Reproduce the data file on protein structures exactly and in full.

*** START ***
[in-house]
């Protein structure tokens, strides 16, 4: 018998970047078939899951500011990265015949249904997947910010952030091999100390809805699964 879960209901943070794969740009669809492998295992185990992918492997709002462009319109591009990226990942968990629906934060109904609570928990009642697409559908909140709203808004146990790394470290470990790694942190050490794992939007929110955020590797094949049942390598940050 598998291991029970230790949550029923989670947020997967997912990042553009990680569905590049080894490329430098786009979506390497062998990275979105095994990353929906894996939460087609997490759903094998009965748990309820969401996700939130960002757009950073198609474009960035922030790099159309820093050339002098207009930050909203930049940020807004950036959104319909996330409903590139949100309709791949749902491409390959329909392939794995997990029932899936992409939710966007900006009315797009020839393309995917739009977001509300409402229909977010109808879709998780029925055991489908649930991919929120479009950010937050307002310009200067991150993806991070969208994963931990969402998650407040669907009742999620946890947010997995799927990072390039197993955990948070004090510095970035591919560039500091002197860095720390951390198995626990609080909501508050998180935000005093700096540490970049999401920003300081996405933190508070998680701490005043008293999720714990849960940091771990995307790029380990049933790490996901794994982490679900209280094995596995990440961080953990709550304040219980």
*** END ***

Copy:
[in-house]
């Protein structure tokens, strides 16, 4: 018998970047078939899951500011990265015949249904997947910010952030091999100390809805699964 879960209901943070794969740009669809492998295992185990992918492997709002462009319109591009990226990942968990629906934060109904609570928990009642697409559908909140709203808004146990790394470290470990790694942190050490794992939007929110955020590797094949049942390598940050 598998291991029970230790949550029923989670947020997967997912990042553009990680569905590049080894490329430098786009979506390497062998990275979105095994990353929906894996939460087609997490759903094998009965748990309820969401996700939130960002757009950073198609474009960035922030790099159309820093050339002098207009930050909203930049940020807004950036959104319909996330409903590139949100309709791949749902491409390959329909392939794995997990029932899936992409939710966007900006009315797009020839393309995917739009977001509300409402229909977010109808879709998780029925055991489908649930991919929120479009950010937050307002310009200067991150993806991070969208994963931990969402998650407040669907009742999620946890947010997995799927990072390039197993955990948070004090510095970035591919560039500091002197860095720390951390198995626990609080909501508050998180935000005093700096540490970049999401920003300081996405933190508070998680701490005043008293999720714990849960940091771990995307790029380990049933790490996901794994982490679900209280094995596995990440961080953990709550304040219980």